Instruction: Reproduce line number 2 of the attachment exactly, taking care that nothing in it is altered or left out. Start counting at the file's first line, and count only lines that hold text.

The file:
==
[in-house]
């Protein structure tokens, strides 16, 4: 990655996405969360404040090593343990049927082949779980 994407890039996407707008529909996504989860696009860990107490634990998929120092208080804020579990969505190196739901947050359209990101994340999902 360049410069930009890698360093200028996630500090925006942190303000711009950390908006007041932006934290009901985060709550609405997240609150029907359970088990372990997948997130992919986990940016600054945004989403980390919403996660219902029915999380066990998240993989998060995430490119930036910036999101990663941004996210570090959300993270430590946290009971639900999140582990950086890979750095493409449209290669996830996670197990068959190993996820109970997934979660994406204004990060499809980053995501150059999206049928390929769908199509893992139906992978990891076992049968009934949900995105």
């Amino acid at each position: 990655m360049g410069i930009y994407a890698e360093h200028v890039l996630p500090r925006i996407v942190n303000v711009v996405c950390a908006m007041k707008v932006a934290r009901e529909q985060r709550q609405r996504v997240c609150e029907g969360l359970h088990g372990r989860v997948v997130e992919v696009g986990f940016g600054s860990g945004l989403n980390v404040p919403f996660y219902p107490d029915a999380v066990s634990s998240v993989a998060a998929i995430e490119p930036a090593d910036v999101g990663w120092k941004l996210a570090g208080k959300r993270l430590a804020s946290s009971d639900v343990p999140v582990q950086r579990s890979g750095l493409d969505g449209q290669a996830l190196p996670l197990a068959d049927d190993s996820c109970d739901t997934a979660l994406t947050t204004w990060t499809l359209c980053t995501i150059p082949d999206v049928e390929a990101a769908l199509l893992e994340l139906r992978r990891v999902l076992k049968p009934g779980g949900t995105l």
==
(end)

């Protein structure tokens, strides 16, 4: 990655996405969360404040090593343990049927082949779980 994407890039996407707008529909996504989860696009860990107490634990998929120092208080804020579990969505190196739901947050359209990101994340999902 360049410069930009890698360093200028996630500090925006942190303000711009950390908006007041932006934290009901985060709550609405997240609150029907359970088990372990997948997130992919986990940016600054945004989403980390919403996660219902029915999380066990998240993989998060995430490119930036910036999101990663941004996210570090959300993270430590946290009971639900999140582990950086890979750095493409449209290669996830996670197990068959190993996820109970997934979660994406204004990060499809980053995501150059999206049928390929769908199509893992139906992978990891076992049968009934949900995105």